Last week, two medical experts concluded that "it is possible" Goran Hadzic "might not be able to attend proceedings". Now the prosecution has urged the Trial Chamber to set a date for the trial to continue with or without the accused in the courtroom. The defense case was underway when the trial was adjourned

Goran Hadzic in the courtroomGoran Hadzic in the courtroom

The prosecution has urged the Trial Chamber to order the trial of former prime minister of the SAO Eastern Slavonia Goran Hadzic to continue so that the defense can present the rest of its case. The defense case began in July 2014 but was suspended in October 2014 when Hadzic was diagnosed with an incurable and inoperable brain tumor.

Despite the fact that the Tribunal’s Statute grants the accused the right to be tried in his presence, the prosecution argues that the right ‘is not absolute’. The right could be taken away if it would result in ‘significant’ voluntary or involuntary obstruction of the proceedings. Consequently, the prosecution has called for the trial to continue in the interest of justice even if Hadzic is unable to attend the trial.

In its motion, the prosecution recalls that Hadzic spent seven years on the run. During the trial, a large quantity of evidence was called about Hadzic’s key role in the joint criminal enterprise aimed at the forcible elimination of non-Serbs from the SAO Slavonia, Baranja and Western Srem and later from the Republic of Serbian Krajina. The motion notes that the prosecution rested its case, that the Trial Chamber rendered its decision on the defense motion to acquit the accused at the half-time of the trial and that Hadzic completed his testimony in his own defense. Hadzic had already called several witnesses and his defense case was drawing to a close when the trial was adjourned, the prosecution stresses. According to the prosecution, if the trial were to continue to its completion, fairness of the proceedings would be ensured and justice would be served.

The prosecution has invoked the Appeals Chamber’s decision in the case against Slobodan Milosevic. Since Milosevic had health problems, a stand-by counsel was appointed to him, to take over his defense if Milosevic’s health deteriorated. The decisions of other international courts also militate in favor of the prosecution’s motion to continue the trial without Hadzic in the courtroom.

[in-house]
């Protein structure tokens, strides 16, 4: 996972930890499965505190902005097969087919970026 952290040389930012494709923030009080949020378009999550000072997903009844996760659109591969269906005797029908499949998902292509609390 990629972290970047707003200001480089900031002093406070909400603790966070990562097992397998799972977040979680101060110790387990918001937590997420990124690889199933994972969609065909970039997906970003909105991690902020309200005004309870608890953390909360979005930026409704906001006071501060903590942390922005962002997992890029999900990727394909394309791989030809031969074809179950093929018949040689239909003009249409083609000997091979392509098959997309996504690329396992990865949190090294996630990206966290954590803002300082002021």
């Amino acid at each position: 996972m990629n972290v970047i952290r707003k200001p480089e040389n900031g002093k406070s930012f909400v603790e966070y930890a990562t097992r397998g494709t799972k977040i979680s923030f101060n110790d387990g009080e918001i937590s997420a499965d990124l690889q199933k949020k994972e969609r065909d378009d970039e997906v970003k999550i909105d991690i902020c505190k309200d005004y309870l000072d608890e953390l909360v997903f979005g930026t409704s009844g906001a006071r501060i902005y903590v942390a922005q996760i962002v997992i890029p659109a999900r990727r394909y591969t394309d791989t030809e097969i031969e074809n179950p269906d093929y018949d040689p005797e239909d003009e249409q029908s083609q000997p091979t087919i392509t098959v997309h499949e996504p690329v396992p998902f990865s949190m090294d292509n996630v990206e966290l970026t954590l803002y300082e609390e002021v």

Two medical experts invited by the Trial Chamber to report on Hadzic’s health concluded that ‘Hadzic might not be able to attend proceedings’, the prosecution notes in its motion. As the accused has repeatedly refused to waive his right to attend his own trial, and there is little cause to hope his position will change, the prosecution believes that there is ‘legitimate

basis’ to believe that the trial will not be completed if it depends on the accused and his attendance.

In order to guarantee the rights of the accused, the prosecution has urged the Trial Chamber to continue the trial under the presumption that the accused would be in court. When his health does not allow him to attend, Hadzic should be able to follow the proceedings via video link from the UN Detention Unit. If that is not possible, the prosecution wants the trial to go on without Hadzic. Also, the prosecution has recommended that Hadzic be allowed to be in constant telephone contact with his defense, to be able to review video recording of the trial, to read the transcripts and to have access to all the documents from the trial.